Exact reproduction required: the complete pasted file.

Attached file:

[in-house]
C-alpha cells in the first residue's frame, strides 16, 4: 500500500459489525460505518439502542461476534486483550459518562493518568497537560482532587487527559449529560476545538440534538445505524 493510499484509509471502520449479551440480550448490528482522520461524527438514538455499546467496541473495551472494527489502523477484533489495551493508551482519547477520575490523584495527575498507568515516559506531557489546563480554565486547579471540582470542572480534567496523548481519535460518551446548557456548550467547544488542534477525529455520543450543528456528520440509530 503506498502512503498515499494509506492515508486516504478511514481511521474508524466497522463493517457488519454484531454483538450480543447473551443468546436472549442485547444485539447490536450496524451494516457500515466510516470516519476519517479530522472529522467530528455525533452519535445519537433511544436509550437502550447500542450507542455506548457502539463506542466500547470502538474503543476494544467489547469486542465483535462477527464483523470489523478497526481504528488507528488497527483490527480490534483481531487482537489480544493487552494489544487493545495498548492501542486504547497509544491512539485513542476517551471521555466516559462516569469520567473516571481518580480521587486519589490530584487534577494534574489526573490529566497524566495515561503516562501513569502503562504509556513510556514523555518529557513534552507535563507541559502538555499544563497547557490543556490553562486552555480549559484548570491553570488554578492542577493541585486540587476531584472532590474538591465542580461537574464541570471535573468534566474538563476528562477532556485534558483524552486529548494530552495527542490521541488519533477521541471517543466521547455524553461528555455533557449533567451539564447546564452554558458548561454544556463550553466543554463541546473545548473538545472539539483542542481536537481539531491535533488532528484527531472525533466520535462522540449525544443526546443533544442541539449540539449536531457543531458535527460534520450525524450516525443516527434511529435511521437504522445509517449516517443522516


[in-house]
C-alpha cells in the first residue's frame, strides 16, 4: 500500500459489525460505518439502542461476534486483550459518562493518568497537560482532587487527559449529560476545538440534538445505524 493510499484509509471502520449479551440480550448490528482522520461524527438514538455499546467496541473495551472494527489502523477484533489495551493508551482519547477520575490523584495527575498507568515516559506531557489546563480554565486547579471540582470542572480534567496523548481519535460518551446548557456548550467547544488542534477525529455520543450543528456528520440509530 503506498502512503498515499494509506492515508486516504478511514481511521474508524466497522463493517457488519454484531454483538450480543447473551443468546436472549442485547444485539447490536450496524451494516457500515466510516470516519476519517479530522472529522467530528455525533452519535445519537433511544436509550437502550447500542450507542455506548457502539463506542466500547470502538474503543476494544467489547469486542465483535462477527464483523470489523478497526481504528488507528488497527483490527480490534483481531487482537489480544493487552494489544487493545495498548492501542486504547497509544491512539485513542476517551471521555466516559462516569469520567473516571481518580480521587486519589490530584487534577494534574489526573490529566497524566495515561503516562501513569502503562504509556513510556514523555518529557513534552507535563507541559502538555499544563497547557490543556490553562486552555480549559484548570491553570488554578492542577493541585486540587476531584472532590474538591465542580461537574464541570471535573468534566474538563476528562477532556485534558483524552486529548494530552495527542490521541488519533477521541471517543466521547455524553461528555455533557449533567451539564447546564452554558458548561454544556463550553466543554463541546473545548473538545472539539483542542481536537481539531491535533488532528484527531472525533466520535462522540449525544443526546443533544442541539449540539449536531457543531458535527460534520450525524450516525443516527434511529435511521437504522445509517449516517443522516